After reading that only eight per cent of people achieve their New Year’s resolutions, I’m hesitant to write this post. Heck, I’m proof of the failure of resolutions: last year I only read four of the seven books I committed to reading. And I’m pretty sure I’ve said to myself “I should do more yoga this year” on more than occasion on a New Years’ day.
Apparently we fail in achieving our goals for several reasons: our goals aren’t “SMART” enough – specific, measurable, achievable, relevant and time-bound. We’re not accountable enough either, making it too easy to conveniently “forget” all those little promises you made on January 1. Tell the world you’re going to do something, and studies show you’re more likely to do it.
But more often than not, I feel every time I haven’t achieved my goals it has always boiled down to one, simple thing: I didn’t want it bad enough.
Despite the statistical hopelessness in setting New Year’s resolutions, I find there’s still something compelling about turning over a new page in a new chapter. I always take the final few, quiet moments of the year to gather my thoughts for the past year and make promises for the year ahead.
Rather than setting lofty, unmeasurable goals (that I probably won’t keep), I’ve instead mused over the things I really, really want in my life this year – not just those things I feel lukewarm about.
Here they are: things I really, really want for the year ahead: –
1. A daily practice. Being a freelancer for the last four years, I’ve lost a sense of routine. There’s something liberating about waking up with an unscripted day ahead of you, but it can also make you feel a little unanchored. In 2015 I felt there were times I started floating away from the shore.
For the last few weeks of 2015 I started waking up and doing 5 to 10 minutes of yoga stretches, followed by noting down the things I’m grateful for. I made my own little notepad of how I’d like to structure my day and things I want to tick off. It may not be the same as reporting to work for the 9 to 5 grind, but it’s a great way to start the day, so I think I’ll stick to it.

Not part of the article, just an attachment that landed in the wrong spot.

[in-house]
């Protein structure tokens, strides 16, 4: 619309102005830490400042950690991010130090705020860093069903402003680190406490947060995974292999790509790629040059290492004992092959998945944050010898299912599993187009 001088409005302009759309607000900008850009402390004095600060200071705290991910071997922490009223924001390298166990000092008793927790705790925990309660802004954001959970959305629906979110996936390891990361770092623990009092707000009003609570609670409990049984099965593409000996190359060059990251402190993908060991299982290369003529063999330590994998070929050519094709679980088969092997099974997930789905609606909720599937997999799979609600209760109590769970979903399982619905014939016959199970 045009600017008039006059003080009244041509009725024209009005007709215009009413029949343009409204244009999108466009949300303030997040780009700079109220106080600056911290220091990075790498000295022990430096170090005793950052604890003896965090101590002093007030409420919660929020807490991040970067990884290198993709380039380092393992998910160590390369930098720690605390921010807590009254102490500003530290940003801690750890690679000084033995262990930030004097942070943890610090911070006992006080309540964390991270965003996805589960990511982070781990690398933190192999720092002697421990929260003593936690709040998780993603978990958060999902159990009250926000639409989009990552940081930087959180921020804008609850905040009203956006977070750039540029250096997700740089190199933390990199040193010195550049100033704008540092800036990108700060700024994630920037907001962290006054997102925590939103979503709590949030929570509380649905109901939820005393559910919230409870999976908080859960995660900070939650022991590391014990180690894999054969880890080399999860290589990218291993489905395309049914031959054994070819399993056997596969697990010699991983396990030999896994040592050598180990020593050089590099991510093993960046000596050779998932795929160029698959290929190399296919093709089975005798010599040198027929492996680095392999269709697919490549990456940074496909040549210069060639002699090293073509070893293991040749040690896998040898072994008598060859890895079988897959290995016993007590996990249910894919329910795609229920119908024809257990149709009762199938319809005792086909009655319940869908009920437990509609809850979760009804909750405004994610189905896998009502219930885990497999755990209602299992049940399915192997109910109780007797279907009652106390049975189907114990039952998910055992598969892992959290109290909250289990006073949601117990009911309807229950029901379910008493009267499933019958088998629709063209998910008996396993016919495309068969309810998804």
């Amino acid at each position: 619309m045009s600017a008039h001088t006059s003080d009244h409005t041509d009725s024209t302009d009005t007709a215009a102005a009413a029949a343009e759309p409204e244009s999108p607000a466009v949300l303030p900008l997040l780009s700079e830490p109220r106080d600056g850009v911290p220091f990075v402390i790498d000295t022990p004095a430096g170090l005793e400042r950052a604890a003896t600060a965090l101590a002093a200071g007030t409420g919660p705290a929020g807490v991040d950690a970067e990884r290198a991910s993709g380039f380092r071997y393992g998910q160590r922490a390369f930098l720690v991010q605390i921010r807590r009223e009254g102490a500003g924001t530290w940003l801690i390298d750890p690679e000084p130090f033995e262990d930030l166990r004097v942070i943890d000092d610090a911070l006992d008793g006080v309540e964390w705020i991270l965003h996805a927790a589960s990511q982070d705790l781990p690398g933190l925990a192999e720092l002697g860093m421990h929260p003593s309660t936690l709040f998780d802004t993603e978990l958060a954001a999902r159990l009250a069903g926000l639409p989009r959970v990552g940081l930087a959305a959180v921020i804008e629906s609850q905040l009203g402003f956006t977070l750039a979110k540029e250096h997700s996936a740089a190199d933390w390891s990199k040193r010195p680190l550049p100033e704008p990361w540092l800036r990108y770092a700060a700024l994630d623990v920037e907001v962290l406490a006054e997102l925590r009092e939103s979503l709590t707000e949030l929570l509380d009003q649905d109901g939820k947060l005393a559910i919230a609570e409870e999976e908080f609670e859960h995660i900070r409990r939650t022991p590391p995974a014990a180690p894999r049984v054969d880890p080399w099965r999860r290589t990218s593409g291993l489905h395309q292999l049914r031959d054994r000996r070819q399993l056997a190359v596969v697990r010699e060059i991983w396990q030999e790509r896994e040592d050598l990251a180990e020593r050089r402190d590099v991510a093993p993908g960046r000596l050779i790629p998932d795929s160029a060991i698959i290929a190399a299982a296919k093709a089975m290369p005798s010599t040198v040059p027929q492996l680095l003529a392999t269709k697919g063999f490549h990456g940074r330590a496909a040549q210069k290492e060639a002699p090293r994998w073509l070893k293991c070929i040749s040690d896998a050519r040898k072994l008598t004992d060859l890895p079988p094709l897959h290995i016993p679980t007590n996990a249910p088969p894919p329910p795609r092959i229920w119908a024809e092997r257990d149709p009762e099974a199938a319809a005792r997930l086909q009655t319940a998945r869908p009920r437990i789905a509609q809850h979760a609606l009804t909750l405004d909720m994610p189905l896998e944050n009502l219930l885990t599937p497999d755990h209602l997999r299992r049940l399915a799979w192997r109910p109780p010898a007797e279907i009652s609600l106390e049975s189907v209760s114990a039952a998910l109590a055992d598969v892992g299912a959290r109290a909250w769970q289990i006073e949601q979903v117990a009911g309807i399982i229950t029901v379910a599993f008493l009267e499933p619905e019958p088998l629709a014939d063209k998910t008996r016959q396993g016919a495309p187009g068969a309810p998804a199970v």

2. Become a better writer. I watched Senna last night (brilliant film), and was struck by the F1 legend’s commitment to always improve himself. It made me realise I wanted – badly – to be better. At everything, but to start with I wanted to be better at the very thing I hold myself out as: a writer.
How does one become a better writer? It’s simple: write and read more. Starting now (literally!)
3. Be kind. To the world around me, by being more aware of the waste I create and the effect of the food I eat. To others — and that includes humour-cloaked-in-cutting remarks I know I sometimes make, perhaps a little too often. Being funny shouldn’t have to mean taking away from other’s fun, or making someone else feel bad about themselves.
But, above all, I would like to be kinder to myself this year, in my thoughts and my actions. I feel I can get so wrapped up in a mentality of “musts” sometimes that I can forget to be kind to myself. My plan this year is to smile and laugh at myself a bit more.
4. Be healthier. This one is simple: eat well, sleep well, drink less, laugh more and exercise often. Life is nothing without health.
5. Stop saying sorry. I’m the kind of person that inserts a “sorry” anywhere I possibly can. When people bump into me – “sorry”; when I can’t make a social occasion for completely valid reasons – “I’m soooo sorry”- or sometimes just to avoid conflict. This point relates to #3 and being kind to myself. Sometimes it is absolutely essential to say you’re sorry. But if saying sorry means you are not standing up for yourself for the sake of someone else’s happiness, it’s not on in 2016.
6. Value myself. Which is a lot like being kind, I guess, but to me it means something more. It’s about selflessly putting myself first. Putting a dollar sign on my time and a power meter on my energy. Realising my limits. There is only 24 hours a day, and I like to sleep for at least 8 of them. The rest I need to earn a living and spend time with the people I love — and sometimes that means simply not spending time with the people I don’t have time for.
Some days I wish I could multiply myself, achieve a million things, and make everybody happy. But in 2016 I have to realise doing everything and loving everyone means I love one important person less: me. And she’s all I’ve got for a lifetime, so I’m going to take care of her.